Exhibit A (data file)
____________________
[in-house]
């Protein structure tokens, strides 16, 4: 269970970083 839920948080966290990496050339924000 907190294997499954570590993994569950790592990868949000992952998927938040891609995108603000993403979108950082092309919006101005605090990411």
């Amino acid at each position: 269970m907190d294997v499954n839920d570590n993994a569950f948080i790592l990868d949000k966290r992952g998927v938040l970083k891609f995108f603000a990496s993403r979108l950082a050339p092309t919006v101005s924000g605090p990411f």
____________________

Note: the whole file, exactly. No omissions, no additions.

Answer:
[in-house]
């Protein structure tokens, strides 16, 4: 269970970083 839920948080966290990496050339924000 907190294997499954570590993994569950790592990868949000992952998927938040891609995108603000993403979108950082092309919006101005605090990411």
């Amino acid at each position: 269970m907190d294997v499954n839920d570590n993994a569950f948080i790592l990868d949000k966290r992952g998927v938040l970083k891609f995108f603000a990496s993403r979108l950082a050339p092309t919006v101005s924000g605090p990411f």